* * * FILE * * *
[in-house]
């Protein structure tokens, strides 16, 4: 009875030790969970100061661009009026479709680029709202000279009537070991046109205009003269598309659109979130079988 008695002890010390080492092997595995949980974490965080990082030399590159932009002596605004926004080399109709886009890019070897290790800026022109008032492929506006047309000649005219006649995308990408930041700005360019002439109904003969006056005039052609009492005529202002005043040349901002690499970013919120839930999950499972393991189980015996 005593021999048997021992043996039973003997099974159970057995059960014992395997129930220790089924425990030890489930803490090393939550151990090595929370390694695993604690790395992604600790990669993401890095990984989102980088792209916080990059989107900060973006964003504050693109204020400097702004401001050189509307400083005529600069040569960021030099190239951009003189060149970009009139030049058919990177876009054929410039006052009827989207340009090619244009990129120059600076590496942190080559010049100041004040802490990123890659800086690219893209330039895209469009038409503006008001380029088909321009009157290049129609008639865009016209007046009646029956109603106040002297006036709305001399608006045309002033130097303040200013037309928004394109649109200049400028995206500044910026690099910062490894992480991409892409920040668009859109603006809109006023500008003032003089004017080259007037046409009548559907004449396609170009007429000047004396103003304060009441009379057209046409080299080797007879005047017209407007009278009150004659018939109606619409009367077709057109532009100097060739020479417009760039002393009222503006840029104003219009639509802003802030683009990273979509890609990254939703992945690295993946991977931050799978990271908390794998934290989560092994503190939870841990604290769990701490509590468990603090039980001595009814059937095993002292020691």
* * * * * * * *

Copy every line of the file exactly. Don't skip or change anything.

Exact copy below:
[in-house]
């Protein structure tokens, strides 16, 4: 009875030790969970100061661009009026479709680029709202000279009537070991046109205009003269598309659109979130079988 008695002890010390080492092997595995949980974490965080990082030399590159932009002596605004926004080399109709886009890019070897290790800026022109008032492929506006047309000649005219006649995308990408930041700005360019002439109904003969006056005039052609009492005529202002005043040349901002690499970013919120839930999950499972393991189980015996 005593021999048997021992043996039973003997099974159970057995059960014992395997129930220790089924425990030890489930803490090393939550151990090595929370390694695993604690790395992604600790990669993401890095990984989102980088792209916080990059989107900060973006964003504050693109204020400097702004401001050189509307400083005529600069040569960021030099190239951009003189060149970009009139030049058919990177876009054929410039006052009827989207340009090619244009990129120059600076590496942190080559010049100041004040802490990123890659800086690219893209330039895209469009038409503006008001380029088909321009009157290049129609008639865009016209007046009646029956109603106040002297006036709305001399608006045309002033130097303040200013037309928004394109649109200049400028995206500044910026690099910062490894992480991409892409920040668009859109603006809109006023500008003032003089004017080259007037046409009548559907004449396609170009007429000047004396103003304060009441009379057209046409080299080797007879005047017209407007009278009150004659018939109606619409009367077709057109532009100097060739020479417009760039002393009222503006840029104003219009639509802003802030683009990273979509890609990254939703992945690295993946991977931050799978990271908390794998934290989560092994503190939870841990604290769990701490509590468990603090039980001595009814059937095993002292020691």